This is a freedom that I wonder if any of us has a right to take from any human being. I know how I’d feel if you my fellow citizens, that to be an actor I had to be a government employee and work in a national theater. Take it into your own occupation or that of your husband. All of us can see what happens once you establish the precedent that the government can determine a man’s working place and his working methods, determine his employment. From here it is a short step to all the rest of socialism, to determining his pay and pretty soon your son won’t decide when he’s in school, where he will go, or what he will do for a living. He will wait for the government to tell him where he will go to work and what he will do.

In this country of ours, took place the greatest revolution that has ever taken place in the world’s history—the only true revolution. Every other revolution just exchanged one set of rulers for another. But here, for the first time in all the thousands of years of man’s relations to man, a little group of men, the founding fathers, for the first time, established the idea that you and I had within ourselves the God given right and ability to determine our own destiny. This freedom is built into our government with safeguards. We talk democracy today, and strangely we let democracy begin to assume the aspect of majority rule is all that is needed. The “majority rule” is a fine aspect of democracy provided there are guarantees written in to our government concerning the rights of the individual and of the minorities.

What can we do about this? Well, you and I can do a great deal. We can write to our congressmen and our senators. We can say right now that we want no further encroachment on these individual liberties and freedoms. And at the moment, the key issue is, we do not want socialized medicine.

In Washington today, 40,000 letters, less than 100 per congressman, are evidence of a trend in public thinking. Representative Hallock of Indiana has said, “When the American people want something from Congress, regardless of its political complexion, if they make their wants known, Congress does what the people want. So write. And if this man writes back to you and tells you that he too is for free enterprise, that we have these great services, and so forth, that must be performed by government. Don’t let him get away with it. Show that you have not been convinced. Write a letter right back and tell him that you believe government economy and fiscal responsibility; that you know that governments don’t tax to get the money they need, governments will always find a need for the money they get; and that you demand the continuation of our traditional free enterprise system.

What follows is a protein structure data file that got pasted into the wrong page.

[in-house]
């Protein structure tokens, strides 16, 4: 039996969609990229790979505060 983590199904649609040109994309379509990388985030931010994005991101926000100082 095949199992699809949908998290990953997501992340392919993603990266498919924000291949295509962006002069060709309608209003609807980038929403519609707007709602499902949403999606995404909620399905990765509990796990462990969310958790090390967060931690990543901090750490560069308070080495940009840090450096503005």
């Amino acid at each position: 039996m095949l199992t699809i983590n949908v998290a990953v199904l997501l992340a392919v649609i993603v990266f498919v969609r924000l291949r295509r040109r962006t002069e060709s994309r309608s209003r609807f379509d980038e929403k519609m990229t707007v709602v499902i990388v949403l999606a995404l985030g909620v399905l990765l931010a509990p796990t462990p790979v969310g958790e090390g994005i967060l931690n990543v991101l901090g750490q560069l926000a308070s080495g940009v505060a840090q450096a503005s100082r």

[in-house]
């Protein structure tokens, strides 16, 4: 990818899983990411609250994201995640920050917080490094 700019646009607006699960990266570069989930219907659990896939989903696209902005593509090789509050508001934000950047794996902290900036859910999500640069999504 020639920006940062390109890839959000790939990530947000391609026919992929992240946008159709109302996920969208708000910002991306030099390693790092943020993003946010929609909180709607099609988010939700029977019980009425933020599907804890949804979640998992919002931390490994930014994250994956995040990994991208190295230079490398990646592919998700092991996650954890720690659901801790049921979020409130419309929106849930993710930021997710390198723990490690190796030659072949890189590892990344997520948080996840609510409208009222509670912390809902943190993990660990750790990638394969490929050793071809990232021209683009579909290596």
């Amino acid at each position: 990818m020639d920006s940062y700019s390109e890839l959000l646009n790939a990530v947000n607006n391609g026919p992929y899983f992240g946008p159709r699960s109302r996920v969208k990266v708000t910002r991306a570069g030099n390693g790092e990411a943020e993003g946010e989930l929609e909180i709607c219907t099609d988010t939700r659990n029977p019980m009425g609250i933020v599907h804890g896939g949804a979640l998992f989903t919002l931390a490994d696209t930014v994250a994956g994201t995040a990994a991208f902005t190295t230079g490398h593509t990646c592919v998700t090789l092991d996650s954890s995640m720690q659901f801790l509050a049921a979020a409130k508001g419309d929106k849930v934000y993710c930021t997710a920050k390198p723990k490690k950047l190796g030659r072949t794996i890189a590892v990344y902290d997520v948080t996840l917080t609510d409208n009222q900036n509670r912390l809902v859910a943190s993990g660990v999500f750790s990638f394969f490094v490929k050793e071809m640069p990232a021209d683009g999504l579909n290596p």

You and I can do this. The only way we can do it is by writing to our congressmen—even if we believe that he is on our side to begin with—write to strengthen his hand. Give him the ability to stand before his colleagues in Congress and say, I have heard from my constituents and this is what they want. Write those letters now. Call your friends and tell them to write. If you don’t, this program, I promise you, will pass just as surely as the sun will come up tomorrow. And behind it will come other federal programs that will invade every area of freedom as we have known it in this country. Until one day, as Normal Thomas said, we will awake to find that we have socialism. And if you don’t do this and I don’t do it, one of these days you and I are going to spend our sunset years telling our children and our children’s children what it once was like in America when men were free.